The project

Our knowledge of ecology of migrants in their wintering grounds is extremely poor and severely hampers our ability to explain these declines and conserve this group of species. We lack even basic information about when birds arrive, the habitats they use and how they move around Africa.

The aim is to understand how Palearctic-African migrants use and move around the different vegetation zones found in West Africa, ranging from the semi-desert Sahelian region in Burkina Faso to the lush tropical rainforest in southern Ghana, and whether habitat change may impact them on their wintering grounds.

During the temperate winter of 2009/2010, using point count methodology and mist-netting, we recorded migrants along a degradation gradient at five different stations on a north-south transect. In 2010/2011 we plan to re-visit these sites as well as roving further afield to get a broader picture of migrant habitat use.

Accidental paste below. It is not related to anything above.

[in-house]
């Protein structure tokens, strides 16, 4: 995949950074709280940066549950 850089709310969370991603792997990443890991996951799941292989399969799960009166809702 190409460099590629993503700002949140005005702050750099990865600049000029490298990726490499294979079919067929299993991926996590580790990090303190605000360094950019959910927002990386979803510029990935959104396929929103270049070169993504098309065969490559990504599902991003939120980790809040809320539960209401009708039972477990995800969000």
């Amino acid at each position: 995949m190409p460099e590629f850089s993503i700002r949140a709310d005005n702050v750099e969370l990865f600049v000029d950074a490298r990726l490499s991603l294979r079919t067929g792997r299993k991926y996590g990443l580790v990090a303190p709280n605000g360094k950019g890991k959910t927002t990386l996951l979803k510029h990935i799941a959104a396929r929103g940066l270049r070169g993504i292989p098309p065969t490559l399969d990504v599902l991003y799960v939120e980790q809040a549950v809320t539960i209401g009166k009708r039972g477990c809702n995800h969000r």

Friday 23rd March: Landing in the UK

This morning I arrived back at Heathrow, and as regards the biological samples and all of that paperwork, in Accra no-one wanted to see anything, and in London, there wasn’t even anyone at the airport to declare anything to!

Meanwhile back in Ghana, Oppong has driven Japheth and Roger back to the study site to continue with tracking our three birds. The latest news is that the three birds have been tracked down once more – fabulous work guys!

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